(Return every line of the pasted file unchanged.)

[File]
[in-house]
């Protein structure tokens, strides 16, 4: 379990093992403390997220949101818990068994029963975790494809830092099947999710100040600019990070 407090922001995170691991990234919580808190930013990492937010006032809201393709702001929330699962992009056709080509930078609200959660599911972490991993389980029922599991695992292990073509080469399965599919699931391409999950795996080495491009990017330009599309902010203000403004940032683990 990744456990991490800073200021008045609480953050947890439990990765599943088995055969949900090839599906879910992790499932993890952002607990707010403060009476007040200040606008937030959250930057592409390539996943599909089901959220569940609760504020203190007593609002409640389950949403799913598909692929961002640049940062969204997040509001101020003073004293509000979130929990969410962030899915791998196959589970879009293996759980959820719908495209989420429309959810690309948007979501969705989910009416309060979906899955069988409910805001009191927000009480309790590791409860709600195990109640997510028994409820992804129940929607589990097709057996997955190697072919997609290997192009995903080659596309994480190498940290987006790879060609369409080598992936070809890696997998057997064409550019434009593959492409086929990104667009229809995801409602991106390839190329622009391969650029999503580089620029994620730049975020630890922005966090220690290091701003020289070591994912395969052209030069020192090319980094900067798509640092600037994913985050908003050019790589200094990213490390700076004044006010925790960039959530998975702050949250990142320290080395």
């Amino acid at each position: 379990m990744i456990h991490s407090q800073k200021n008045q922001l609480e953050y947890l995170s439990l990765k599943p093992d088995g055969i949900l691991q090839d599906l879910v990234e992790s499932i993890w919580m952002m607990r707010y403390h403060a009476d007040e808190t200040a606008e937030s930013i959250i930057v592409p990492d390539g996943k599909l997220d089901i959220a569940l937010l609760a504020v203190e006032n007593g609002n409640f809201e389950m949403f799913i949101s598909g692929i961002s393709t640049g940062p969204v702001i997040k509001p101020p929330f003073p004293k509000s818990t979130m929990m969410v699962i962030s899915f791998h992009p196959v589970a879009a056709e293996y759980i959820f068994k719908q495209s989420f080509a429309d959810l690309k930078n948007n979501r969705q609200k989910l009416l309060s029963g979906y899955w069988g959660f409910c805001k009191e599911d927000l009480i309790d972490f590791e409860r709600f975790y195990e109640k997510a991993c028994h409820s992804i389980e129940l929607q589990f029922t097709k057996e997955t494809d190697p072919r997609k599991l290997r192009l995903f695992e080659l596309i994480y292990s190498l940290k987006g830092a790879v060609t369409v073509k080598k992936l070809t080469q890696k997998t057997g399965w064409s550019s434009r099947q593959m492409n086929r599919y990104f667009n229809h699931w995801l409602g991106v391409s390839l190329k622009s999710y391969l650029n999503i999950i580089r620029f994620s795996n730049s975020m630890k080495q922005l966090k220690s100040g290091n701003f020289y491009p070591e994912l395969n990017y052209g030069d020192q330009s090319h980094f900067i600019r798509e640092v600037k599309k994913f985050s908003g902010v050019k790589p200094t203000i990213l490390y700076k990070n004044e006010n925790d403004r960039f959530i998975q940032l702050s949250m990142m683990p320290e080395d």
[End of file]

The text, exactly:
[in-house]
């Protein structure tokens, strides 16, 4: 379990093992403390997220949101818990068994029963975790494809830092099947999710100040600019990070 407090922001995170691991990234919580808190930013990492937010006032809201393709702001929330699962992009056709080509930078609200959660599911972490991993389980029922599991695992292990073509080469399965599919699931391409999950795996080495491009990017330009599309902010203000403004940032683990 990744456990991490800073200021008045609480953050947890439990990765599943088995055969949900090839599906879910992790499932993890952002607990707010403060009476007040200040606008937030959250930057592409390539996943599909089901959220569940609760504020203190007593609002409640389950949403799913598909692929961002640049940062969204997040509001101020003073004293509000979130929990969410962030899915791998196959589970879009293996759980959820719908495209989420429309959810690309948007979501969705989910009416309060979906899955069988409910805001009191927000009480309790590791409860709600195990109640997510028994409820992804129940929607589990097709057996997955190697072919997609290997192009995903080659596309994480190498940290987006790879060609369409080598992936070809890696997998057997064409550019434009593959492409086929990104667009229809995801409602991106390839190329622009391969650029999503580089620029994620730049975020630890922005966090220690290091701003020289070591994912395969052209030069020192090319980094900067798509640092600037994913985050908003050019790589200094990213490390700076004044006010925790960039959530998975702050949250990142320290080395």
């Amino acid at each position: 379990m990744i456990h991490s407090q800073k200021n008045q922001l609480e953050y947890l995170s439990l990765k599943p093992d088995g055969i949900l691991q090839d599906l879910v990234e992790s499932i993890w919580m952002m607990r707010y403390h403060a009476d007040e808190t200040a606008e937030s930013i959250i930057v592409p990492d390539g996943k599909l997220d089901i959220a569940l937010l609760a504020v203190e006032n007593g609002n409640f809201e389950m949403f799913i949101s598909g692929i961002s393709t640049g940062p969204v702001i997040k509001p101020p929330f003073p004293k509000s818990t979130m929990m969410v699962i962030s899915f791998h992009p196959v589970a879009a056709e293996y759980i959820f068994k719908q495209s989420f080509a429309d959810l690309k930078n948007n979501r969705q609200k989910l009416l309060s029963g979906y899955w069988g959660f409910c805001k009191e599911d927000l009480i309790d972490f590791e409860r709600f975790y195990e109640k997510a991993c028994h409820s992804i389980e129940l929607q589990f029922t097709k057996e997955t494809d190697p072919r997609k599991l290997r192009l995903f695992e080659l596309i994480y292990s190498l940290k987006g830092a790879v060609t369409v073509k080598k992936l070809t080469q890696k997998t057997g399965w064409s550019s434009r099947q593959m492409n086929r599919y990104f667009n229809h699931w995801l409602g991106v391409s390839l190329k622009s999710y391969l650029n999503i999950i580089r620029f994620s795996n730049s975020m630890k080495q922005l966090k220690s100040g290091n701003f020289y491009p070591e994912l395969n990017y052209g030069d020192q330009s090319h980094f900067i600019r798509e640092v600037k599309k994913f985050s908003g902010v050019k790589p200094t203000i990213l490390y700076k990070n004044e006010n925790d403004r960039f959530i998975q940032l702050s949250m990142m683990p320290e080395d």